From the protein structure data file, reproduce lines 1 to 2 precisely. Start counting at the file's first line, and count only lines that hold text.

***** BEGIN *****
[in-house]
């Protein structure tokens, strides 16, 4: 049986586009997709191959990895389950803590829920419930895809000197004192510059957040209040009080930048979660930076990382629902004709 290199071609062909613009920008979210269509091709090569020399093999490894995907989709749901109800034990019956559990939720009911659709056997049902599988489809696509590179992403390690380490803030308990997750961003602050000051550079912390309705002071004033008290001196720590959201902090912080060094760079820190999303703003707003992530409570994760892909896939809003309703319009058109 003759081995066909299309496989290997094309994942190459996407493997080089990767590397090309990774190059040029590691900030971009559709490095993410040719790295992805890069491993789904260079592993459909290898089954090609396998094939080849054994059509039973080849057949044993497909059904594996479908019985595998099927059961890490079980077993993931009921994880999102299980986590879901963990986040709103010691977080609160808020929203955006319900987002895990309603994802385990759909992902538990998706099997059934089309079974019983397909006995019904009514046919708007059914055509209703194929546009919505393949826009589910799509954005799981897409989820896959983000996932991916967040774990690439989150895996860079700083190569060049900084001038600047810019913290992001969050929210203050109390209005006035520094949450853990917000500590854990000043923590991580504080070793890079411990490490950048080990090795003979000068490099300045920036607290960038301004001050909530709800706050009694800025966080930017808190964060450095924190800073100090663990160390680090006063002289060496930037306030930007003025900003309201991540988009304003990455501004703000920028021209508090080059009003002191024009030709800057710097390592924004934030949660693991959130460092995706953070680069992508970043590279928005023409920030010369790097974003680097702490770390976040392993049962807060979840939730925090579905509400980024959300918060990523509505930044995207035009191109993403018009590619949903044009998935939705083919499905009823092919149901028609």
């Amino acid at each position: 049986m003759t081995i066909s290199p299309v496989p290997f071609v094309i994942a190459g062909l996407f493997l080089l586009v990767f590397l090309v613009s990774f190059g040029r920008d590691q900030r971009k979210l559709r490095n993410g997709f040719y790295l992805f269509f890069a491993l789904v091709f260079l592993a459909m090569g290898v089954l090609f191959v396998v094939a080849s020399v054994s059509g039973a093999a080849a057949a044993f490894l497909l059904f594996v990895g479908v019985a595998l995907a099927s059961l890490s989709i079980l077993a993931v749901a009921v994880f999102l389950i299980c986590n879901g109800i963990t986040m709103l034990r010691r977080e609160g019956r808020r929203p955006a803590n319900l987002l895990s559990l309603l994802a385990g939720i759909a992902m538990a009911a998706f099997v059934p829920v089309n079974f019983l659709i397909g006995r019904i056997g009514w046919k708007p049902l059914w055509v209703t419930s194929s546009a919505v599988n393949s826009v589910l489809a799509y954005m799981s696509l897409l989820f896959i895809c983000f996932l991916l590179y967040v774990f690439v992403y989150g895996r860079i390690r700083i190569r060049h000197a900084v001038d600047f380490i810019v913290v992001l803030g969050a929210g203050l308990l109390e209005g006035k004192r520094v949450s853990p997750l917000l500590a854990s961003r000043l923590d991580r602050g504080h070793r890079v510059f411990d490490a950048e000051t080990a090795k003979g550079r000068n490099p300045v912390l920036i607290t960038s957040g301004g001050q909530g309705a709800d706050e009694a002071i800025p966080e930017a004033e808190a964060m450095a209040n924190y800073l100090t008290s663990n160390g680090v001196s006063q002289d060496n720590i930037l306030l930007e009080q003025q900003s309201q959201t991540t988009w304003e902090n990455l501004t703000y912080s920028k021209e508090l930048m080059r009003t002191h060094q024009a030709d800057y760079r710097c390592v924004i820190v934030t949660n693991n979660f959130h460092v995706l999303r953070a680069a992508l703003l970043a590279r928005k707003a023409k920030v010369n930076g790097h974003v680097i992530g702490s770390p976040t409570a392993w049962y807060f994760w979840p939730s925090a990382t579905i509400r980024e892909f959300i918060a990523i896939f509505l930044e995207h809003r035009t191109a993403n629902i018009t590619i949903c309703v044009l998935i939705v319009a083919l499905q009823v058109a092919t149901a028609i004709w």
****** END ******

[in-house]
């Protein structure tokens, strides 16, 4: 049986586009997709191959990895389950803590829920419930895809000197004192510059957040209040009080930048979660930076990382629902004709 290199071609062909613009920008979210269509091709090569020399093999490894995907989709749901109800034990019956559990939720009911659709056997049902599988489809696509590179992403390690380490803030308990997750961003602050000051550079912390309705002071004033008290001196720590959201902090912080060094760079820190999303703003707003992530409570994760892909896939809003309703319009058109 003759081995066909299309496989290997094309994942190459996407493997080089990767590397090309990774190059040029590691900030971009559709490095993410040719790295992805890069491993789904260079592993459909290898089954090609396998094939080849054994059509039973080849057949044993497909059904594996479908019985595998099927059961890490079980077993993931009921994880999102299980986590879901963990986040709103010691977080609160808020929203955006319900987002895990309603994802385990759909992902538990998706099997059934089309079974019983397909006995019904009514046919708007059914055509209703194929546009919505393949826009589910799509954005799981897409989820896959983000996932991916967040774990690439989150895996860079700083190569060049900084001038600047810019913290992001969050929210203050109390209005006035520094949450853990917000500590854990000043923590991580504080070793890079411990490490950048080990090795003979000068490099300045920036607290960038301004001050909530709800706050009694800025966080930017808190964060450095924190800073100090663990160390680090006063002289060496930037306030930007003025900003309201991540988009304003990455501004703000920028021209508090080059009003002191024009030709800057710097390592924004934030949660693991959130460092995706953070680069992508970043590279928005023409920030010369790097974003680097702490770390976040392993049962807060979840939730925090579905509400980024959300918060990523509505930044995207035009191109993403018009590619949903044009998935939705083919499905009823092919149901028609």